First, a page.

Beijing has dealt a blow to the world trade waste

The announcement has the effect of a thunderclap on the planet recycling. Last July 18, China has notified the world trade Organization (WTO) of its intention to prohibit the entry into its territory to the 24 categories of solid waste, including some plastics, paper and textiles. A measure it intends to implement as of next September or at the latest by the end of the year.

Facing a critical situation regarding the pollution of its air and its soil, China invokes the argument environmental. “We found that large quantities of waste, poor quality, and even hazardous waste, are mixed with solid waste. (…) It pollutes seriously the environment of China,” says the Environment ministry in its notification to the WTO.

At the same time, China is trying probably to promote its own recycling industry. Indeed, it has launched in 2017, a plan for an increase of 67% of the turnover of the recycling industry in 2020, compared to 2015.

Beijing has also announced its intention to close many of the recycling plants, the most polluting of the country has already started for several months to strengthen the quality control of the waste imported.

A quarter of all exports of waste absorbed today by the China

But this decision could have far-reaching consequences for the global industry waste as a whole.

Indeed, today China is the largest importer of waste. In 2015, it has absorbed 49.6 million tonnes of solid waste 180 million tons exported in the world this year for a value of $ 86 billion. Scrap metal constitute the bulk of exports ($87 million tons in 2015), in front of the paper (57.5 million tonnes), non-ferrous metals (16.3 million tons) and plastics (11.8 million tonnes).

These volumes, which have doubled since the beginning of the years 2000, represent only a small part of world production of waste, estimated at over one billion tonnes for the only household waste. And although the global trade in waste is highly regulated, including by the Basel Convention entry into force the years 90, it is estimated that 20% of produced volumes are subject to illegal trade. The latter affects mainly the waste electrical and electronic equipment “recycled” in the developing countries, in defiance of all standard health and environmental.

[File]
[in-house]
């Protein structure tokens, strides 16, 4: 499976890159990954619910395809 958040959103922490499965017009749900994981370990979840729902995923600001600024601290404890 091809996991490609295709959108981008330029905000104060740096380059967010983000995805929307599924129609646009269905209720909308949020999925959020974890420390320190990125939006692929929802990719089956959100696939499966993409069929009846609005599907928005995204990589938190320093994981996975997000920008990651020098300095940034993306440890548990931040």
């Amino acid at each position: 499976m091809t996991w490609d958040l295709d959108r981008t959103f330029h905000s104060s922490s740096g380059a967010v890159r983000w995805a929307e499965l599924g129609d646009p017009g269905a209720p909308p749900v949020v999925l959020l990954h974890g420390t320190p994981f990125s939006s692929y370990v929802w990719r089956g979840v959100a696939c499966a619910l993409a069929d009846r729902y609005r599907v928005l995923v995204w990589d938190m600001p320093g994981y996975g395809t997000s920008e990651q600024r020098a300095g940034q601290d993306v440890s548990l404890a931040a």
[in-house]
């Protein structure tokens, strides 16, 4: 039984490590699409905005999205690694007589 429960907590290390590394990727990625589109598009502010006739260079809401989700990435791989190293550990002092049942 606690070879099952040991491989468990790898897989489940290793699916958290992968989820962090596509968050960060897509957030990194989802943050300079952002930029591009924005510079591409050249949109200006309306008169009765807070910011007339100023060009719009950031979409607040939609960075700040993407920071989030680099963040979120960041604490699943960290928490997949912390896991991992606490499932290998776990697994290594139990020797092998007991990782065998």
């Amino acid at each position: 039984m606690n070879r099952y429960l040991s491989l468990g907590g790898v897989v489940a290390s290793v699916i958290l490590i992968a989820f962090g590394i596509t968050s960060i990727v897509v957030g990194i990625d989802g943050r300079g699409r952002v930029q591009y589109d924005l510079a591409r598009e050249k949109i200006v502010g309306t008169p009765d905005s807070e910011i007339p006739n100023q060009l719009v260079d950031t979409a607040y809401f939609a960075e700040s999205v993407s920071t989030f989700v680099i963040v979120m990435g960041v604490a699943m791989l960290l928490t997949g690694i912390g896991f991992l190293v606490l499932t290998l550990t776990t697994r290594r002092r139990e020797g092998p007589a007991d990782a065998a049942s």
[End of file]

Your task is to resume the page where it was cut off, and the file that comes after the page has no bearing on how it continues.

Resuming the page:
In 2015, China imported 7.3 million tons of plastic waste, mainly from Europe, Japan and the United States, as well as 27 million tons of waste paper.

The United States and Europe, the first victims of the ruling chinese

The United States and Europe are likely to be especially affected by the decision of Beijing. The first exported 42.8 million tons in 2015, for a total value of 23.7 billion, including $ 5.6 billion for the metals, paper and plastics.

It is to China that Europe sells more than 50% of its exports of waste, in particular plastic films or paper and cardboard. However, the capacity of the factories recycling the european will not be able to absorb these volumes if China refuses them now.

Of course, the decision of chinese will encourage the actors to be able to export waste quality, that is to say, already correctly sorted. But the market of certain materials, such as recycled plastics is already suffering from overcapacity, the industry is missing opportunities in the industry.

Beyond the risk of waterlogging in the treatment sites european, it is the downward pressure on the global prices of recycled materials that is threatening the global trade in waste.

In 2013 already, the measures taken by China to strengthen controls over the waste arriving on its territory had resulted in a drop in prices of recycled raw materials on world markets.

Leave a Reply

^ To Top